02042006, 01:37 AM  #1 
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Relation between Diameter, Pitch, RPM, and HP
Is there a standard formula for relating the Diameter, Pitch, RPM, and HP for a propeller? The best case would be to know RPM, HP, assume a Diameter and calculate a pitch. But any formula with these four variable will do since a little algebra can isolve for the unknown (1) parameter.
I guess that an efficiency would have to be assumed for this. Of course the number of blades is specified also. Lets say two. Also what is done to make a test club instead of a propeller. HP and RPM would have to be the same as a real propeller but diameter would be smaller and thrust is a disadvantage. Low efficiency? SO many questions. 
05252006, 05:20 PM  #2 
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yes, it can get complex!
The clubs for test installations I think tried to replicate the angular momentum of the installed prop without the bothersome thrust and wind issues.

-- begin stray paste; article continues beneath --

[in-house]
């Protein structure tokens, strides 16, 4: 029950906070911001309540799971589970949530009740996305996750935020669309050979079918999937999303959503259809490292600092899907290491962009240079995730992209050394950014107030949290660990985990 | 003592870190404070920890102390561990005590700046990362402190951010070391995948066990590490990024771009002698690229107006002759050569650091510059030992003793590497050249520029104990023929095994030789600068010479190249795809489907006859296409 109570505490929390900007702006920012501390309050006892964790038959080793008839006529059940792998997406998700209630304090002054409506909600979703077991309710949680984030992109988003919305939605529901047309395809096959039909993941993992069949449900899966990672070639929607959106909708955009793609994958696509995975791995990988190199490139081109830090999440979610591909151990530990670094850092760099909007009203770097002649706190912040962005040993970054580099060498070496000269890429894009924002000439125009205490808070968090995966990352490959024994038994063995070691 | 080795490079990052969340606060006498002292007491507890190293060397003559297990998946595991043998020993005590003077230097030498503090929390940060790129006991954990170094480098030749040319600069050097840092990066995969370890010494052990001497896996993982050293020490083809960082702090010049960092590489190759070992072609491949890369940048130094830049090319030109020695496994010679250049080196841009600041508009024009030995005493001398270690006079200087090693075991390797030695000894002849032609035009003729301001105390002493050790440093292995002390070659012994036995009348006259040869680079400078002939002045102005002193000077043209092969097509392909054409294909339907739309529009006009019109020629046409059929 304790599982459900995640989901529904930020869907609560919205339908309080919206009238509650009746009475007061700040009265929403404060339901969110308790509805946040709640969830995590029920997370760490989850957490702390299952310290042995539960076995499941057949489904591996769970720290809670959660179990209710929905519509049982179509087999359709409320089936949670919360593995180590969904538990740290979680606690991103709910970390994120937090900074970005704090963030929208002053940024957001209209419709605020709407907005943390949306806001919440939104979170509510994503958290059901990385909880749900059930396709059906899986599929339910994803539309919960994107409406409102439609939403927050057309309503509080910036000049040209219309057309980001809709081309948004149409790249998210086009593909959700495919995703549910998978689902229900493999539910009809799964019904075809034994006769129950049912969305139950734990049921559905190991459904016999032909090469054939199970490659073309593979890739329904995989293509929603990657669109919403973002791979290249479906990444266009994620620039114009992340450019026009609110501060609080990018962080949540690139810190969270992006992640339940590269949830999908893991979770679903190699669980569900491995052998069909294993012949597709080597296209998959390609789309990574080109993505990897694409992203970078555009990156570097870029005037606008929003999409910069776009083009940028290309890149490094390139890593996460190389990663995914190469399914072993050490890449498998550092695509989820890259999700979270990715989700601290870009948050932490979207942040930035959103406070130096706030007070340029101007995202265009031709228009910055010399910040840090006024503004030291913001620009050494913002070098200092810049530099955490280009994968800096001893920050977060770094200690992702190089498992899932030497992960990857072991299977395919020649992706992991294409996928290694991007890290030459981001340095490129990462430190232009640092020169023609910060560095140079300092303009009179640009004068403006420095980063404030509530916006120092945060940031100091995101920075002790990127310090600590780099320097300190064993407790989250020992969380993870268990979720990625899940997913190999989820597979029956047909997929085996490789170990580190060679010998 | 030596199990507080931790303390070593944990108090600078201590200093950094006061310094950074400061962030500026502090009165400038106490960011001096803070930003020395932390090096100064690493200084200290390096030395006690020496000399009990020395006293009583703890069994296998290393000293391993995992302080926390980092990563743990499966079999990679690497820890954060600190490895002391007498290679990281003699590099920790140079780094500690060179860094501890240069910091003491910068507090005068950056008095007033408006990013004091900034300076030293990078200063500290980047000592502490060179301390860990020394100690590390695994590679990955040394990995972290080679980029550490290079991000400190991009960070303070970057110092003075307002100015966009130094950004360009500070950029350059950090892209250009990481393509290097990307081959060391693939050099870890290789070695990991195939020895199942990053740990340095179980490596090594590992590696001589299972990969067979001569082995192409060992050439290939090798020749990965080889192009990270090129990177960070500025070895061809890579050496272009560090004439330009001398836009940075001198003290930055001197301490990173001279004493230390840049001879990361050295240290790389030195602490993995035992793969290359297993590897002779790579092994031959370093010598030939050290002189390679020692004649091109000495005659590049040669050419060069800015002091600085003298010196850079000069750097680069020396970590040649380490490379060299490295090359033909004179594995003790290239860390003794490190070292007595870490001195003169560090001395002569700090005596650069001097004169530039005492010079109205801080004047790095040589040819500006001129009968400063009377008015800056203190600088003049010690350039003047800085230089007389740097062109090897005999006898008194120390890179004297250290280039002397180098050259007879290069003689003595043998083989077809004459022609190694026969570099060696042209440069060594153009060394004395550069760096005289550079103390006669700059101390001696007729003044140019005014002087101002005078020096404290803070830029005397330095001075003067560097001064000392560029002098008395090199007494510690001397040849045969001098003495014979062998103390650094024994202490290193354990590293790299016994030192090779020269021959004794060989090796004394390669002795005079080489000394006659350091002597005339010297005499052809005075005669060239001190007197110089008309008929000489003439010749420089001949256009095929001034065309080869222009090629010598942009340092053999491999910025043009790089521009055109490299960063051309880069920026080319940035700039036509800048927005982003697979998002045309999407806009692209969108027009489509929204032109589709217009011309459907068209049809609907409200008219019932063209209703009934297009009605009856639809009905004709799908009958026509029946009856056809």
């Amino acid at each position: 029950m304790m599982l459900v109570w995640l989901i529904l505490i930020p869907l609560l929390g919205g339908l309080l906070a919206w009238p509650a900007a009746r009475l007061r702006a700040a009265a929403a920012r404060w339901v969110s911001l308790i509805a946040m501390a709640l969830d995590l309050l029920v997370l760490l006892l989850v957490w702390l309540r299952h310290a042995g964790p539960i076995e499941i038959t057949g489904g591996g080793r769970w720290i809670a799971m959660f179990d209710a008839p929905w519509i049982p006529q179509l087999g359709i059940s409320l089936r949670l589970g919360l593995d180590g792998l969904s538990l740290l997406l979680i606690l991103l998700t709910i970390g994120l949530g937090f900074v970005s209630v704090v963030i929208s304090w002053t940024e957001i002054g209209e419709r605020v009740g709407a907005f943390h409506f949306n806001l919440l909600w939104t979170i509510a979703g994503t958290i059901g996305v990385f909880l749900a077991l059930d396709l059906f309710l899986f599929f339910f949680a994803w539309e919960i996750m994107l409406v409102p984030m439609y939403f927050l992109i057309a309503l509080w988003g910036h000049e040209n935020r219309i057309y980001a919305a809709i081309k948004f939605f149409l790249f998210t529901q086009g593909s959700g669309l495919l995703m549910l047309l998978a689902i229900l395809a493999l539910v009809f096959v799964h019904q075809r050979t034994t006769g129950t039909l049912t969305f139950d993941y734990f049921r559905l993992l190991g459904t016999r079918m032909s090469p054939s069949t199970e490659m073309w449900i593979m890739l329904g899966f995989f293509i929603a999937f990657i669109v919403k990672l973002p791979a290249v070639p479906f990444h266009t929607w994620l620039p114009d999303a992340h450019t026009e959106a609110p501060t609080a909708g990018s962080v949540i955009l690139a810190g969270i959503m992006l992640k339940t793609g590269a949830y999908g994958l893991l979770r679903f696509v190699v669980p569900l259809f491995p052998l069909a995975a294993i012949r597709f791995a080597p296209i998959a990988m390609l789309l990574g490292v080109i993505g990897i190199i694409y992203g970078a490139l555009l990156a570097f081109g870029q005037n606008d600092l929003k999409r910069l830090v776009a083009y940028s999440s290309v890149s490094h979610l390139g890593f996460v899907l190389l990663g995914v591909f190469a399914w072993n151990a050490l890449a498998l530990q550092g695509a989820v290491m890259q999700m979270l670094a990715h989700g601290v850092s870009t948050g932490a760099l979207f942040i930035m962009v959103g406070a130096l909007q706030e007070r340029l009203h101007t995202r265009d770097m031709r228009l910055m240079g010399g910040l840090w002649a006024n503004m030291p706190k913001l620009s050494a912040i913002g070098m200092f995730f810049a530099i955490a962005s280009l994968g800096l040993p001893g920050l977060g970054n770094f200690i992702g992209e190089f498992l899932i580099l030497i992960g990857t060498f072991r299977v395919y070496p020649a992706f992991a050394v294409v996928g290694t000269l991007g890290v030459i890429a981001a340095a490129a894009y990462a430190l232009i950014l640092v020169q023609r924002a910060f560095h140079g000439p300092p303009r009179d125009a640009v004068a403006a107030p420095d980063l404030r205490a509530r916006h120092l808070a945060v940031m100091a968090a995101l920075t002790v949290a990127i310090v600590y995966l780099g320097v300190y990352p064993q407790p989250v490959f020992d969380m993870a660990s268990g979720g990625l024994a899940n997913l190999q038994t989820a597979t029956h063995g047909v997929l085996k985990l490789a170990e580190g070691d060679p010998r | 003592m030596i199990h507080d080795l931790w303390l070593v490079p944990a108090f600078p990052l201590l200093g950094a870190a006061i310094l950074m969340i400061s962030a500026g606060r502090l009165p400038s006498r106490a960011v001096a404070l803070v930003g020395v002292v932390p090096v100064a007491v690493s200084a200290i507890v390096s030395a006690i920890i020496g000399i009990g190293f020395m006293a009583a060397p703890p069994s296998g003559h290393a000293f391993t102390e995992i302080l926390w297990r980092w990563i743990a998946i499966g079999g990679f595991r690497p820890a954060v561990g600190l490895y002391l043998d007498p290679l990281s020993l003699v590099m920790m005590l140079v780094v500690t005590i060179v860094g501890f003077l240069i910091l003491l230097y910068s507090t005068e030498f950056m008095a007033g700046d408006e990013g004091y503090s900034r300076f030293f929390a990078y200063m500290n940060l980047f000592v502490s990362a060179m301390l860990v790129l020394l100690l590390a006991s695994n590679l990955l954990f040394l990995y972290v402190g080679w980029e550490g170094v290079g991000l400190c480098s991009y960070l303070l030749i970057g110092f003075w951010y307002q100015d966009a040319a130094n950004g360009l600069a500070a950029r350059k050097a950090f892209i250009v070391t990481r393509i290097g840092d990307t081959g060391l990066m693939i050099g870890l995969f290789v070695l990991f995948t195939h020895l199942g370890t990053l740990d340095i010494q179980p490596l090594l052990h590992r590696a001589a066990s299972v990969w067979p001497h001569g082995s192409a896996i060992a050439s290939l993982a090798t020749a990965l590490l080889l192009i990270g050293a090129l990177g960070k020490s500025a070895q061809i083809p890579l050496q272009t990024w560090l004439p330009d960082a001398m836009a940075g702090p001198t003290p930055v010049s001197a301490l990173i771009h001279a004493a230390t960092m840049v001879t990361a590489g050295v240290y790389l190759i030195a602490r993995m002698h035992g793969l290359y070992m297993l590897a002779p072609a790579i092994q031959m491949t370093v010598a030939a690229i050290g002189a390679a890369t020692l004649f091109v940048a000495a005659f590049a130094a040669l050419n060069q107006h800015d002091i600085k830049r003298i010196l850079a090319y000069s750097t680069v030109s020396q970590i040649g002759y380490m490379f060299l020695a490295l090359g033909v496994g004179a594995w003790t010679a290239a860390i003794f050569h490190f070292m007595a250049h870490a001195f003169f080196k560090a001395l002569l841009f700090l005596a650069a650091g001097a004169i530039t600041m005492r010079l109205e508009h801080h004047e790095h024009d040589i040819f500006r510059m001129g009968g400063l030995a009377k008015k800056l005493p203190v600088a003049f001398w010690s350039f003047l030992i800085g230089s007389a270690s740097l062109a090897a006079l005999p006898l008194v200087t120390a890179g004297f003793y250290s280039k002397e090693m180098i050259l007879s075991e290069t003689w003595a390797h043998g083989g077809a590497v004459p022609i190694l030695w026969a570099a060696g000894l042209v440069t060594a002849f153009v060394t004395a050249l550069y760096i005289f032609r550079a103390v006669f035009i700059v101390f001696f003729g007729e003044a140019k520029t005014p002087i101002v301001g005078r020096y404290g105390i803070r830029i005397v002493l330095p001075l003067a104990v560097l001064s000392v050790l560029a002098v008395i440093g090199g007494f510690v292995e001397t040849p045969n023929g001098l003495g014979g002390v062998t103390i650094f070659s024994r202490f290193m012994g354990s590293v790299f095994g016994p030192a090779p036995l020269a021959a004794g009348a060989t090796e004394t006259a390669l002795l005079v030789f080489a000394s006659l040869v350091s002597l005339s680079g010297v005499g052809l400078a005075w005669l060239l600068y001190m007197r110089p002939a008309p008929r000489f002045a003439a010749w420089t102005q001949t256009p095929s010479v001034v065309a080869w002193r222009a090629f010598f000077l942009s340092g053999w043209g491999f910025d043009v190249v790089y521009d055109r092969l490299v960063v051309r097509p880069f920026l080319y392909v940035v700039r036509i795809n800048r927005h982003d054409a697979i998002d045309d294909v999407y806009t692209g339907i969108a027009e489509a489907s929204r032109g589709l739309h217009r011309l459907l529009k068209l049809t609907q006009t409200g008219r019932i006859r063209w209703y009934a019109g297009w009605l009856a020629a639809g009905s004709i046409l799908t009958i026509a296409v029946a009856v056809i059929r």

In terms of power/speed/pitch questions, one needs to also think in terms of 'swept area per unit time.' Scale modelers are aware of this... tiny scale flying propeller models need to oprerate at hideous RPMs—not the same RPMs as their namesakes—to meet the swept area requirement. (It is in proportion to the SQUARE of the radius... ) There is a long technical and theoretical passage in Graham White's "R2800—Pratt and Whitney's Dependable Masterpiece" (©2001 Airlife Publisher, England) about the tendency of freely floating blades in a propellor to precess toward the fully feathered orientation, which has design implications for pitch actuators and hubs. At some level, while an oversimplification, it is conceptually useful to think of the effective pitch of the blade as analogous to a car's gear finer attach angles being like lower gears in a ground vehicle. One uses many rotationst of them to go a short distance, but that gives an engine 'good advantage' over the loads of accelerating. An aggressive pitch is like a high gear, and one can design toohigh a gear fro any car or toohigh a pitch for any plane, if not mindful of torque limits at the intended speed. Hope this imagery is helpful. 
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